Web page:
This is the first of three posts surveying Australian and New Zealand cartoonists about productivity and motivation. I recall several conversations with comic folk regarding creative lulls and productivity impediments. Specifically with cartoonists that produce work at the self-published or small press level. With no onus on earning a living from their craft cartoonists with day jobs can be challenged to stay motivated and productive. Six cartoonists responded to a few questions regarding productivity, sharing advice and insight into their working methods.

Simon Hanselmann

Do you experience a drop in productivity upon completing a comic? 

No. I generally throw myself right into the next exciting thing on the pile. Like Don Rosa, frightful workaholism. Fear of death. Fear of mediocrity. Sometimes I obviously allow myself a treat and will melt onto the couch and focus on movies I've never seen before. Or perhaps I'll "charge sleep" for 24 hours and then do a 40 hour stretch of non-stop drawing. I do suffer from Depression and a cocktail of personal problems. That can shut me down sometimes... but not upon completion of anything. Usually in the middle of multiple things. I never rest on a completed piece. I look for the mistakes in it and move onto a new, hopefully better piece.

Have you developed methods to deal with creative lulls? 

A proven method! I say this into the mirror every morning and bedtime: "Don't be complacent, know that your newly finished work is awful and full of mistakes. Start a new project immediately. You suck. Your stuff is ugly. Fix it. Get better. Be funnier. Are you working as hard as you can on your embarrassing life choice? Be the best. Be aware of all of your "competitors". Be entertaining. Look beyond local pats on the back. Your friends are lying or are tasteless idiots. You need to be trying so much harder... Chris Ware, Beyonce, Michael DeForge, RuPaul.

What do you consider the primary obstructions of your productivity?

Family problems. Cool gigs. Cool friends. The aforementioned deep black pit of despair and anxiety. Self-hatred. Way too many emails. Beautifully directed films and television that demand to be paid full attention. Books. Keeping up with everything that's happening in the "Global Scene". Sleep. Preparing food. Bodily upkeep...

I endeavor to keep my responsibilities to anybody or anything at a bare minimum.
People who "know" me are generally used to me not leaving my house / "studio".
I have deadlines, real and self-imposed. I can't come to your thing. The clock is ticking. My body is decaying.

Brent Willis

The subject of comics and productivity is an interesting one. In New Zealand, and maybe in Australia as well, it's a very rare few that can make a living out of making comics and so most of us have to work either part time or full time, which has the effect of relegating our comics work as a hobby, which in turn means that we South Pacific comic makers aren't as productive as we'd like to be. For me, (and I'd say for a lot of other people as well) my day job is the main enemy of productivity. Five days a week, I have to wake up at six o'clock in the morning, rouse myself out out of bed, get ready for work, travel to work, work, and then get home which is usually about 6 o'clock or later if if I want to stop at the supermarket or see a movie or have a few after-work drinks on Friday. By which time I need an hour or two to chill out afterwards, eat some food and maybe watch tv for a bit.  I usually I don't bother doing comics after work, unless I'm feeling up to it, in which case I maybe do an hour or two, nothing too intense.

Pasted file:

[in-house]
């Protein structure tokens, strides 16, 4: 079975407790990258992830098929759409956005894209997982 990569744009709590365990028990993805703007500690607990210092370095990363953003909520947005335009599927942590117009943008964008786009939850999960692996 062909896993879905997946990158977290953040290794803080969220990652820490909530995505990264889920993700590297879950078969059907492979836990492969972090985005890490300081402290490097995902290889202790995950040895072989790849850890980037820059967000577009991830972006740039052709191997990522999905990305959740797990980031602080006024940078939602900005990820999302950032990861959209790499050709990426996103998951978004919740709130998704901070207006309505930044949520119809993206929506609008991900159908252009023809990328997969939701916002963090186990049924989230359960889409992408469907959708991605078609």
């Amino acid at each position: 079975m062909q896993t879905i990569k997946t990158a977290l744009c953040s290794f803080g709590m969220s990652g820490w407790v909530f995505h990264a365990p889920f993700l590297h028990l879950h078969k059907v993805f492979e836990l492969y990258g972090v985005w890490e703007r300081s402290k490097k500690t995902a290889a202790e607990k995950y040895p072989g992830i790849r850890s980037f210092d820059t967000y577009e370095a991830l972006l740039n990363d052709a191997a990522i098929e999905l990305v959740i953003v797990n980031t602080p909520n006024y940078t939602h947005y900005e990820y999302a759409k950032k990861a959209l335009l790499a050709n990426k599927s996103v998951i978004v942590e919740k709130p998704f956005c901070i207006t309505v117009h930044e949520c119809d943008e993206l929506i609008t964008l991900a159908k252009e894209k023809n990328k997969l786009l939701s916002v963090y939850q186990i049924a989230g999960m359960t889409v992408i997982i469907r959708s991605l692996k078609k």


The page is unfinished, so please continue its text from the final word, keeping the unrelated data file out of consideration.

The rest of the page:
I save most of my drawing for the weekend. I usually set aside at least one full eight hour day and one half-day. It's important here to do a bit of planning beforehand and to set realistic goals as to what you want to achieve for that day and if necessary, do some over time to complete what you intended. Even if you don't feel up to it you should still concentrate on your comic and be self-disciplined enough not to be distracted by anything else. And that's the other main enemy of productivity - everything else. TV, DVDs, Computer games, crosswords, newspapers, the internet, books, other peoples comics, other people, in fact everything that isn't your comic. That's why I prefer to do these things after work on the week-days when I'm not likely to be doing comics, that way I can fully concentrate on comics on the weekend. Also be careful of how much research you need to do for your comic, as you can end up spending too much time browsing the internet or reading books about other related topics, which don't end up being that useful to you. 

As far as the life-cycle of a comic and how it affects productivity, I find it easier to gain enthusiasm at the start of a project when its fresh and new and my motivation deteriorates around the middle of a project once I've been working on it for a while and I'm still a long way off finishing it. So this is when you need to stick to be at your most disciplined and stick to the schedule, and keep plugging away at it. Usually when I'm near to completing a project and I can see the end in sight, my motivation picks up. I find it better to stick to one project at a time. I've seen a few people getting distracted by other projects when their motivation wanes on their first project and end up with a bunch of unfinished stuff that never gets finished.

Wednesday, March 13, 2013

Paper Trail


Elliot Francis Stewart Tumblr.

Sarah Laing's colouring comics.

David C. Mahler tumblr.

Waitangi Day drawings gallery by Susan Te Kahurangi King (via facebook).

Brent Willis' reviews David Tulloch's Utterly Rucked. Read Utterly Rucked online here.

Gavin Aung Than's Seneca: Sympathy For The Devil at Zen Pencils.

Simon Hanselmann has a launch for his Floating World broadsheet St Owl's Day at the Silent Army Storeroom on 27th March at 110 Franklin St, Melbourne. "TRUTH ZONE" EXHIBITION: the sixty nine 2012 episodes of the COMICS WORKBOOK "comics criticism comic" will be on display for perusal and buying. Facebook it.

Brandon Graham shares an upcoming Prophet cover by Helen Maier.

Ben Stenbeck Blog.

Dan Best writes about the effects of Frederic Wertham's work on the Australian comics industry.

Monday, February 11, 2013

Sticky Zine Fair Melbourne 2013

Like a fool I tested my new camera on a bunch of comic folk at the 2013 Sticky Zine Fair in Melbourne and ended up with a bunch of pics taken with a low light setting. Please excuse the fuzziness and lack of focus, here's a bunch of comic folk snapped at the zine fair yesterday.

Melting Nazi Face

Milk Shadow Books' James Andre and Incredible Hulk Scholar Larry Boxshall


I picked up a sweet haul from the fair.

Contact/Tintin Mashup print from A Woodward and a hand-drawn Simon Hanselmann T-Shirt!